And not to yield.

I’m not sure when it happened.

Maybe it was taking Nancy off the ventilators and watching my friend die as a result of the drugs she just couldn’t beat. Maybe it was when Liz died. Or before she died, when she was just severely sexually assaulted and then went back to the guy who did it. Twice.

Or maybe it was when Eric was murdered in front of me, or when I visited Steve in jail after he killed another guy, or when I watched the woman I promised I would sit in the dark with die in front of me.

But I don’t know. Maybe it was when trusted employees tried to destroy what I had built, or when I got drug out of the mothballs when they needed a talking head on the anniversary of my friend Martha’s murder, or maybe it was just when I realized the big church that wouldn’t give us any money kept referring people to us.

I don’t even know when, exactly. But at some point, I burned out. I just couldn’t watch my friends die anymore. I just couldn’t keep going.

But at the time, I didn’t know that, either. In 2017, the depression came on like a wave and damn near killed me. I was just self-aware to recognize it for what it was, and I got some help. And once the fog lifted, once I wasn’t standing in the storm anymore, I realized I needed a break. It wasn’t so much self-care at that point as it was survival.

11 years. For 11 years I did that work. I was the person you called when you had no one else. Sometimes that looked like fighting the hospital bureaucracy that wanted to discharge you to the streets when you had no home and sometimes it looked like fighting the city that said you didn’t deserve to eat, but for 11 years, I was that guy. I was really, really good at being that guy, too.

Recently, I tried making a list of the people I loved who died in those 11 years, but they all tend to run together after a while. I know it was dozens. Sometimes they visit me in my dreams. Every winter people I loved would freeze in the woods, and we would find them after the thaw. I would legit get triggered by snow.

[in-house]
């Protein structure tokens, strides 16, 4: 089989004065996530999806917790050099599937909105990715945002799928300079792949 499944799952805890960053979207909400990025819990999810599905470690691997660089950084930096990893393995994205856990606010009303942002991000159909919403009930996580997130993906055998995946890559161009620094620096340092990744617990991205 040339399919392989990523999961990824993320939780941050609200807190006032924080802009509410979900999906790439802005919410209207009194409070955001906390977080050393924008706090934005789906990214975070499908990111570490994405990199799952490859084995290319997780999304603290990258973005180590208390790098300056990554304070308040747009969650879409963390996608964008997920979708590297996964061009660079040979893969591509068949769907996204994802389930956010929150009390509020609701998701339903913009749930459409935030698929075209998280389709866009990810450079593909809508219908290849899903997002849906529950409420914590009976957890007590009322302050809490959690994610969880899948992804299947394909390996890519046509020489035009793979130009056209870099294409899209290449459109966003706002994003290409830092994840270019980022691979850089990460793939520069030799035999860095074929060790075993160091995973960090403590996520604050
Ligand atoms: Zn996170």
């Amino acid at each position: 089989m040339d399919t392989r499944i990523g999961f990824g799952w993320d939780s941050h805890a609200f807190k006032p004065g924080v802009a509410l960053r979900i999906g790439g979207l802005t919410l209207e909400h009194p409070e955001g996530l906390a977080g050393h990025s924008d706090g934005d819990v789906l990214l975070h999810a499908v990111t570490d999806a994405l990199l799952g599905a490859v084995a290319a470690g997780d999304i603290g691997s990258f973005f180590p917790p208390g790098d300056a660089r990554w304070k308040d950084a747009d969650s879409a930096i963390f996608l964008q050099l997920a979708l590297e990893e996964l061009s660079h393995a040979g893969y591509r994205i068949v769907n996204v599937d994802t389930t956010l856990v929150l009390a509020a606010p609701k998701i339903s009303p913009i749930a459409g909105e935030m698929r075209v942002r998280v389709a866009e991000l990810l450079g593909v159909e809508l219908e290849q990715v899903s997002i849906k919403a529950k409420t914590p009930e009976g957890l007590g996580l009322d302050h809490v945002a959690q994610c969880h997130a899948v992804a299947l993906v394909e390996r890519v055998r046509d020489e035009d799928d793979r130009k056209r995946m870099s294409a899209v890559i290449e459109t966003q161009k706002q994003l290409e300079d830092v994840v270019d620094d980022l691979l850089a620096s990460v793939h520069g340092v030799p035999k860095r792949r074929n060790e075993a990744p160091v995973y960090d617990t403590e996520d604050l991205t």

I taught classes on self-care, but like many before me, I was better at coaching than I was playing. It isn’t that I didn’t have good boundaries – I did, and do. I just didn’t know when to quit. I didn’t know how to stop.

In 11 years I had one vacation that lasted more than a week. The first five of those 11 years I barely made minimum wage. My wife had a heart transplant in 2015. I only took 2 days completely off work to deal with that.

It wasn’t that I was bad at my job. I was just tired. I was tired, but I couldn’t sleep. I had a year there where I could not sleep unaided. I would have nightmares when I was asleep, and panic attacks when I was awake.

After the fog lifted in the fall of 2017, I knew I had to leave. I had to. So, nine months later, I did.

* * *

I didn’t just need a rest. I needed to build something new. A new way to be Hugh. A way that was kinder to me. I am still learning what that looks like.